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Letter | Mercer Island parks restoration uses non-native species
I am an avid user of parks on Mercer Island, and over the past year I have noticed a plethora of “restoration” activities taking place. On one hand, I appreciate the efforts of our Parks and Recreation department in their decision to actively manage public lands. However, I believe they are misguided in their intentions and reasoning with the public.
Removing invasive species, such as English Ivy, seems like a no-brainer. Planting species of pine and spruce under the guise of “native trees” is more of a stretch. Where on Mercer Island may I find a native Ponderosa pine? Lodgepole pine? Sitka spruce? The fact that the city presents these ongoing projects as “restoration” is incorrect. In reality, we are still missing the concept by a large margin and our future parks will not exhibit the same structure, diversity, or function of forests that once inhabited the Island. We may be willing to accept this cost and recognize that the parks will never retain their native features.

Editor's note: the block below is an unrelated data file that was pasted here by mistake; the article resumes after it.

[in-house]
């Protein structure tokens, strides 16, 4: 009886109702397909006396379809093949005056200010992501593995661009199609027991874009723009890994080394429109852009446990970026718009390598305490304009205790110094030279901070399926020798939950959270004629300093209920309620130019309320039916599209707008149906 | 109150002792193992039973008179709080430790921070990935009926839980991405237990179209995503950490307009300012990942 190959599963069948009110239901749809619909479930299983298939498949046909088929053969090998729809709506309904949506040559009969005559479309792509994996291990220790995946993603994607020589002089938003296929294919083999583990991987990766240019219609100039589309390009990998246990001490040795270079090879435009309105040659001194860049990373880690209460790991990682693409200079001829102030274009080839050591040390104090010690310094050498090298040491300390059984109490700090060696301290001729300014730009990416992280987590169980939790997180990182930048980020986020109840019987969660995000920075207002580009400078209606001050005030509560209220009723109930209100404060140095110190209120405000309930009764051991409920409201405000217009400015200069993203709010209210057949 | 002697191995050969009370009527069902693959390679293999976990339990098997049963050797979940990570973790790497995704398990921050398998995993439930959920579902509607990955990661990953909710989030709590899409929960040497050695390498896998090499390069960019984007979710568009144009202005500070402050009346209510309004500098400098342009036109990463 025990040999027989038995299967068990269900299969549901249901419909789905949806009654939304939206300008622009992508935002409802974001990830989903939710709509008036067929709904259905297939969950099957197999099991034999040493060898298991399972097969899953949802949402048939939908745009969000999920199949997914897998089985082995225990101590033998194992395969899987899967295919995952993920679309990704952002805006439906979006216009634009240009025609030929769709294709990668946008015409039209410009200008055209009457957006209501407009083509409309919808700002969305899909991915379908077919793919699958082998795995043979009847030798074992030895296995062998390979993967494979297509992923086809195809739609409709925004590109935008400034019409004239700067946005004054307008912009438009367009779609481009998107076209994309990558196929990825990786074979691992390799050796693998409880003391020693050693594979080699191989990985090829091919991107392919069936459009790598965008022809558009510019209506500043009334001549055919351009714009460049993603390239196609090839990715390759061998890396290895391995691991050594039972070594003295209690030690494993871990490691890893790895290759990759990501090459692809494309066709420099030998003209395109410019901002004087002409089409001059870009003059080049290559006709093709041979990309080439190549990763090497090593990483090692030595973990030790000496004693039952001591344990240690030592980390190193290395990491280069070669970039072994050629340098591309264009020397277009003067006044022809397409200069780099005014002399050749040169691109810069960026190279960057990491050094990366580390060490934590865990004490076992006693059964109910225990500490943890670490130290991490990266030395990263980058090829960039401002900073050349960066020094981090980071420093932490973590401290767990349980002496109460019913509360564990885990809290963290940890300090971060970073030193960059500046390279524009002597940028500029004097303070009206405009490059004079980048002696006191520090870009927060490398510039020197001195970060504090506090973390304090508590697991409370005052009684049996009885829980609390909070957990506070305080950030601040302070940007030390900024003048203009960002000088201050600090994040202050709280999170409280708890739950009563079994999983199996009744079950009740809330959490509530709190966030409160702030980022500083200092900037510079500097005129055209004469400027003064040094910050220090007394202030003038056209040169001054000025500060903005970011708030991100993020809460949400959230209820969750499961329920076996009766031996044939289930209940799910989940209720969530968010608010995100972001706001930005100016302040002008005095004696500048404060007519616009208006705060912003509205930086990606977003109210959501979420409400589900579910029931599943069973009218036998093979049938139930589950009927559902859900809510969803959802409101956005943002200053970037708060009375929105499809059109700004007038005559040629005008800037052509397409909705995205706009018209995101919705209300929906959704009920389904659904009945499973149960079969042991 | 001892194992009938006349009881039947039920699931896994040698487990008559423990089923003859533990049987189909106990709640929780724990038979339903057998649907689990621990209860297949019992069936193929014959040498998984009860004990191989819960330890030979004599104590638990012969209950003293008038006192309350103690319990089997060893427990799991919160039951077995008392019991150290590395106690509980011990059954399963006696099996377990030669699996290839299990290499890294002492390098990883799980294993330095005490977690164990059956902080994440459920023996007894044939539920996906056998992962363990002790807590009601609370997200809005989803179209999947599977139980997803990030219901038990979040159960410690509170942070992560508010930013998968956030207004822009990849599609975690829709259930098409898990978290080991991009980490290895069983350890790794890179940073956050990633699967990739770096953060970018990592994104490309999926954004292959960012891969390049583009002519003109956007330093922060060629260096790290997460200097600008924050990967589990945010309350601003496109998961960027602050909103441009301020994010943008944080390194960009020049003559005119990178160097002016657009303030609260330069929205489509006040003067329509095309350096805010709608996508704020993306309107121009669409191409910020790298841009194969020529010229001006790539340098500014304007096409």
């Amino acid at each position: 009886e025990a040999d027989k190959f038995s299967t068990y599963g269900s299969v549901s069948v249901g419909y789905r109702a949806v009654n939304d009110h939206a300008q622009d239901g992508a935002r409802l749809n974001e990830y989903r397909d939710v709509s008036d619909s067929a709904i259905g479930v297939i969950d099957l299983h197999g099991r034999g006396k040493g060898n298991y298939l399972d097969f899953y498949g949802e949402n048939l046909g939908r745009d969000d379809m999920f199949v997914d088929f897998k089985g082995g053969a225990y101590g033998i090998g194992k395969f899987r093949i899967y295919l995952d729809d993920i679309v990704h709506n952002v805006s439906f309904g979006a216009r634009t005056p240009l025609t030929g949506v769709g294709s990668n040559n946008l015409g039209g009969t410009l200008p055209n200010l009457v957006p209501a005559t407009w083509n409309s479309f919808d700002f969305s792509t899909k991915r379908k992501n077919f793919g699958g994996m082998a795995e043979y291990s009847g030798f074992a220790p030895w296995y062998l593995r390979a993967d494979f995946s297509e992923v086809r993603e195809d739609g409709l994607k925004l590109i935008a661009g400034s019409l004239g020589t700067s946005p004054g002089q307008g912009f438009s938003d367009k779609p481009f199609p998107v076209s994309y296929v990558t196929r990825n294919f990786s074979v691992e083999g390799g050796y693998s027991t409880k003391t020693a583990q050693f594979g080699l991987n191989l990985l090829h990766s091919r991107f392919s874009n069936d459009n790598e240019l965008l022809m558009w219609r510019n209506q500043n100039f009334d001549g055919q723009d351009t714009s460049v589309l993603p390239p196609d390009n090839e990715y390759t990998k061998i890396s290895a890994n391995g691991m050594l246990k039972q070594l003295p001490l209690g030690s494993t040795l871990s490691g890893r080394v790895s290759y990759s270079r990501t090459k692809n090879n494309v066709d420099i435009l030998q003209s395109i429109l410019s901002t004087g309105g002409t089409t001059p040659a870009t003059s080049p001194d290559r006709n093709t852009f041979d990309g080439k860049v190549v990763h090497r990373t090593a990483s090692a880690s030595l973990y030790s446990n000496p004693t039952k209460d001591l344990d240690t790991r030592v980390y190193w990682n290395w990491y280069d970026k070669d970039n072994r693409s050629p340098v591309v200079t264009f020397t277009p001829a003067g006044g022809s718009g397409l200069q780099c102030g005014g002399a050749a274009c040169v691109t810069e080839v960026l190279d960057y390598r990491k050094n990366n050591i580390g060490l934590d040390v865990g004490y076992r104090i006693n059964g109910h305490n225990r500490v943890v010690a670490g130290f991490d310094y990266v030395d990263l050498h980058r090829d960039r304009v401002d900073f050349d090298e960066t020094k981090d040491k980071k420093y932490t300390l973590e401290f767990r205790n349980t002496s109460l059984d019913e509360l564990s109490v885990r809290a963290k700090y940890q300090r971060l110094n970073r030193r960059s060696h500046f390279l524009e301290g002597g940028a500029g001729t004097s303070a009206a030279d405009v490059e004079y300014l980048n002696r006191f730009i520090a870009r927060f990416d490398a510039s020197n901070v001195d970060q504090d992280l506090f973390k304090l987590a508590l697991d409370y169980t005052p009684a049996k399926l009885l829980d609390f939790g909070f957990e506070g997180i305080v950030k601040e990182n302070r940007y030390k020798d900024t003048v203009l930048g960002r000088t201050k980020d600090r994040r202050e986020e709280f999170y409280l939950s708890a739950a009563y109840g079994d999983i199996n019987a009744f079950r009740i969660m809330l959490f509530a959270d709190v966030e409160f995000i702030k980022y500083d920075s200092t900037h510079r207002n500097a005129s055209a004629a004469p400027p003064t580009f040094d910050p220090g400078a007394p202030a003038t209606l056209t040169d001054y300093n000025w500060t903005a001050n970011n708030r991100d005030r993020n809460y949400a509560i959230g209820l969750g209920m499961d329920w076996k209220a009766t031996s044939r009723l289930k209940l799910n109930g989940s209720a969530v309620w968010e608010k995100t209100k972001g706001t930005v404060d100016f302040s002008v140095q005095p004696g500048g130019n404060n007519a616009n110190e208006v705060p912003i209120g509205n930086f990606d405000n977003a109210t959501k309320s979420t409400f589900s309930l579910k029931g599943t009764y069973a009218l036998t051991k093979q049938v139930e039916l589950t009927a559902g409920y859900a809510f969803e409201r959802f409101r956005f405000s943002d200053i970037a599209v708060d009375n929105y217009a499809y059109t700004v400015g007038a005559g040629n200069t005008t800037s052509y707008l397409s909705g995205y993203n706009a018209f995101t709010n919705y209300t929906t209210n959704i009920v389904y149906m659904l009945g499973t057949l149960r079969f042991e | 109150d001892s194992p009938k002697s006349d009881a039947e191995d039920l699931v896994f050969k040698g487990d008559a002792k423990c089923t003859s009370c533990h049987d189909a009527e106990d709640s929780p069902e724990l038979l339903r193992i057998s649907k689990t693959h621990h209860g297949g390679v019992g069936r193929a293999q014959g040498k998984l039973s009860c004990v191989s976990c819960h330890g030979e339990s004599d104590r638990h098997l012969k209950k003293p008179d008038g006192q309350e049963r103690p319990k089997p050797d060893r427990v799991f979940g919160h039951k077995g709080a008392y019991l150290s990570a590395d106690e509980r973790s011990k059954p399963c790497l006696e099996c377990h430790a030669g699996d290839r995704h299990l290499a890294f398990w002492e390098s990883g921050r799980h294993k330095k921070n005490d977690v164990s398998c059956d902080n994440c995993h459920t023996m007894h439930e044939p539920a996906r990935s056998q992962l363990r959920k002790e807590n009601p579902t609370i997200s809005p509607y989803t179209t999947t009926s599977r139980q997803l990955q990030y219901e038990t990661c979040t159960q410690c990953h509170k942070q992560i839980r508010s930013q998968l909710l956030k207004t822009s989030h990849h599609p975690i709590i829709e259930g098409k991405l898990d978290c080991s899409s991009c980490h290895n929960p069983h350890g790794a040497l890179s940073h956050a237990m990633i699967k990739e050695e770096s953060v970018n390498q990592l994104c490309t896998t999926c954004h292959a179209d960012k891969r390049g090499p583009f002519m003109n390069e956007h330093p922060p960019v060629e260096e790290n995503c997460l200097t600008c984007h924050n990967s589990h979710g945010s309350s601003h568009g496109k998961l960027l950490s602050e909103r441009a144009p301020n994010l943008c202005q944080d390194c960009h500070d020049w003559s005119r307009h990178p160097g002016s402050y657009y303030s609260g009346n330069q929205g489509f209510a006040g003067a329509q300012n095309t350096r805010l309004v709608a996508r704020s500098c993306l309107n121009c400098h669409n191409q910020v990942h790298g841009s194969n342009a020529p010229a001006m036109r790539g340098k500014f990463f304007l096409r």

In some cases, such as Pioneer Park, root rots and other funguses may prevent the planting of truly native species. In all cases, the city should actively acknowledge that the language and presentation of these activities is misleading and incorrect.